MilesAstray was born along the road, five years into a journey that started in 2012. Travel has been a muse for my writing and photography, but in the end, the journey wasn't all that much about traveling. My soles brought me places, but immersion taught me places, taught me people and lives.
MilesAstray might be travel inspiration for some. However, it is not a destination guide or travel blog à la “Top 10 Things to Do in Xyz” or “Why Travel Makes You Awesome.” There are no "hacks" to be found here, no oversimplified generalizations. From where I'm standing that would defy the purpose of travel.
I think you’ll do great out there without anybody shrinking your leaps of discovery to baby steps in their footprints. I believe that the more you do your own thing, the more interesting your journey becomes – if you don't plan every destination and vantage point with stern determination, you leave more space for individual experiences.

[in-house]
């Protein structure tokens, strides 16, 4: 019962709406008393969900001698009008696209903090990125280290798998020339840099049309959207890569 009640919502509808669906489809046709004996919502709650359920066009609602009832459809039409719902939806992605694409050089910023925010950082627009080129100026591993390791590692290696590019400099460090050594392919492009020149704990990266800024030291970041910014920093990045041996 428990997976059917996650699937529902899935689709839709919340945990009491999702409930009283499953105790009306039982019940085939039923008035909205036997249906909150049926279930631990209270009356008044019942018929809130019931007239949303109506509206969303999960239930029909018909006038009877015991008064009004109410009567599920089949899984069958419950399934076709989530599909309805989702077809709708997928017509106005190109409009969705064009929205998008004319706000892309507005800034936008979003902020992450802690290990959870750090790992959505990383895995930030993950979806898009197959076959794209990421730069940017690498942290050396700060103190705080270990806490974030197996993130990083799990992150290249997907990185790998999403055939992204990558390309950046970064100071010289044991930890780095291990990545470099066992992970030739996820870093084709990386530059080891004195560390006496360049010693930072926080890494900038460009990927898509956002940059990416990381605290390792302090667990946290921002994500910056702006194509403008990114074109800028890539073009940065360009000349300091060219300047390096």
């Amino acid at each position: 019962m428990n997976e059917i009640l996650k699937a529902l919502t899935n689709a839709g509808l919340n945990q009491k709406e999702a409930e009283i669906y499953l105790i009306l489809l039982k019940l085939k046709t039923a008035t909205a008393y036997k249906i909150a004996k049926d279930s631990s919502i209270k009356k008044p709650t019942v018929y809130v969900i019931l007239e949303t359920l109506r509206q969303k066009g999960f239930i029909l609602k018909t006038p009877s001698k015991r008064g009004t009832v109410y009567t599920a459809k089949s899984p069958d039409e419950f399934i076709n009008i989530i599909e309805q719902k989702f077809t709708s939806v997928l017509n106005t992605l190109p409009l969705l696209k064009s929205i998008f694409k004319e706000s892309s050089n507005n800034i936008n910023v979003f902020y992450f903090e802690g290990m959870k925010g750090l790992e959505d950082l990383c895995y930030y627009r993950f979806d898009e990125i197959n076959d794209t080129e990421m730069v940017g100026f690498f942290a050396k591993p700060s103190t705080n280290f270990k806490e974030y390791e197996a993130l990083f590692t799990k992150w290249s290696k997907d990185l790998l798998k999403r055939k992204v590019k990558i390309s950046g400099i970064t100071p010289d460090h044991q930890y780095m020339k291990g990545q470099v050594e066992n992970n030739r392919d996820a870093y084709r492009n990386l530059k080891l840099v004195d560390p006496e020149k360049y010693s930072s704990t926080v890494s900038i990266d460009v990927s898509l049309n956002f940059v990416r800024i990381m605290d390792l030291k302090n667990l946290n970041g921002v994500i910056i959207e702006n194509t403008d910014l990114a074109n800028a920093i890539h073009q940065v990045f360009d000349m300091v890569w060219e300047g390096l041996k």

Throughout these years of traveling and living abroad, I’ve found the most captivating worlds miles astray the beaten trails, behind touristic facades and beyond generic adrenaline thrills. That’s why I want to advocate travel (if any) that is more individualistic (doing your own thing), holistic (looking beyond easy pleasures), sustainable (being aware of your footprint), and much much slower (leaving time for immersion).
I am not part of a pretentious indie traveler syndicate that belittles touristy places and experiences. They typically are what they are for a reason and well worth being part of the trip. But, you might make some of the most unique and unforgettable memories between the guidebook lines, if you venture there.
Travel that solely revolves around hedonistic sun and fun cravings can get old fast. What's worse, it might have a negative impact on a given place and people (e.g. excessive party tourism) and lead to misconceptions based on the limited cultural insights offered in a tourism context.
Ultimately, travel might open eyes or backfire with the arrogance of thinking to have seen and done it all; oftentimes it will foster the presumptuous belief that everybody should travel. But despite being a choice for some, travel is a privilege for most and certainly not the only road to wisdom and a home within yourself.
If any of my thoughts resonate with you, you might enjoy these articles: